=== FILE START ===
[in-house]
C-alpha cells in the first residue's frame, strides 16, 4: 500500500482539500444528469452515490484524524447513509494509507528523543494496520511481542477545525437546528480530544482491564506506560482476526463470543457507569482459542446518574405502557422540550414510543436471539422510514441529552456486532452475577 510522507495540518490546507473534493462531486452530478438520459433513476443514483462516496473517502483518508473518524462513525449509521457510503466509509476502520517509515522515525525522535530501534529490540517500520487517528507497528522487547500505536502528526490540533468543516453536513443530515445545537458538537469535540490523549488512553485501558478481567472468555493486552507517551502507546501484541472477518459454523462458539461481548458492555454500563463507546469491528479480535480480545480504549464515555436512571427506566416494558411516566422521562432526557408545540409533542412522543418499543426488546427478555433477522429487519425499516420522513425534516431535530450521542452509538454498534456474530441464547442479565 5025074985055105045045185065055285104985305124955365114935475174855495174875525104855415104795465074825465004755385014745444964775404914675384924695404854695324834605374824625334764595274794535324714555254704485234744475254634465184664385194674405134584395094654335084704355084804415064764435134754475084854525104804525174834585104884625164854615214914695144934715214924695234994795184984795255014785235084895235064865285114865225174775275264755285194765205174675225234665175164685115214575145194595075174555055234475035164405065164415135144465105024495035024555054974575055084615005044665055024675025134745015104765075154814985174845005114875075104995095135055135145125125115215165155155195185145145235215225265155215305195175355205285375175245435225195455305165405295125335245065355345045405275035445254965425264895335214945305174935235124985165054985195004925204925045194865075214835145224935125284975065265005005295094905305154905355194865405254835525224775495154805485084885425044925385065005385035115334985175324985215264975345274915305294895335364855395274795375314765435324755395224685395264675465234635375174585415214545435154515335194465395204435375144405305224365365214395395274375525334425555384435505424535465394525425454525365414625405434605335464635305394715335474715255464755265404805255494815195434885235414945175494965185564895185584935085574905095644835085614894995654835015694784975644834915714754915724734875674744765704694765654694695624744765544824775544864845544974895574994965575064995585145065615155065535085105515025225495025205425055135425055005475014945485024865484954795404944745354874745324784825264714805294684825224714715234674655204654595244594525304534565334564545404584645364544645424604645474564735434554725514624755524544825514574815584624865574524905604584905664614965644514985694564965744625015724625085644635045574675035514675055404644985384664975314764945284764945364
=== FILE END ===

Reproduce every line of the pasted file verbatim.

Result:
[in-house]
C-alpha cells in the first residue's frame, strides 16, 4: 500500500482539500444528469452515490484524524447513509494509507528523543494496520511481542477545525437546528480530544482491564506506560482476526463470543457507569482459542446518574405502557422540550414510543436471539422510514441529552456486532452475577 510522507495540518490546507473534493462531486452530478438520459433513476443514483462516496473517502483518508473518524462513525449509521457510503466509509476502520517509515522515525525522535530501534529490540517500520487517528507497528522487547500505536502528526490540533468543516453536513443530515445545537458538537469535540490523549488512553485501558478481567472468555493486552507517551502507546501484541472477518459454523462458539461481548458492555454500563463507546469491528479480535480480545480504549464515555436512571427506566416494558411516566422521562432526557408545540409533542412522543418499543426488546427478555433477522429487519425499516420522513425534516431535530450521542452509538454498534456474530441464547442479565 5025074985055105045045185065055285104985305124955365114935475174855495174875525104855415104795465074825465004755385014745444964775404914675384924695404854695324834605374824625334764595274794535324714555254704485234744475254634465184664385194674405134584395094654335084704355084804415064764435134754475084854525104804525174834585104884625164854615214914695144934715214924695234994795184984795255014785235084895235064865285114865225174775275264755285194765205174675225234665175164685115214575145194595075174555055234475035164405065164415135144465105024495035024555054974575055084615005044665055024675025134745015104765075154814985174845005114875075104995095135055135145125125115215165155155195185145145235215225265155215305195175355205285375175245435225195455305165405295125335245065355345045405275035445254965425264895335214945305174935235124985165054985195004925204925045194865075214835145224935125284975065265005005295094905305154905355194865405254835525224775495154805485084885425044925385065005385035115334985175324985215264975345274915305294895335364855395274795375314765435324755395224685395264675465234635375174585415214545435154515335194465395204435375144405305224365365214395395274375525334425555384435505424535465394525425454525365414625405434605335464635305394715335474715255464755265404805255494815195434885235414945175494965185564895185584935085574905095644835085614894995654835015694784975644834915714754915724734875674744765704694765654694695624744765544824775544864845544974895574994965575064995585145065615155065535085105515025225495025205425055135425055005475014945485024865484954795404944745354874745324784825264714805294684825224714715234674655204654595244594525304534565334564545404584645364544645424604645474564735434554725514624755524544825514574815584624865574524905604584905664614965644514985694564965744625015724625085644635045574675035514675055404644985384664975314764945284764945364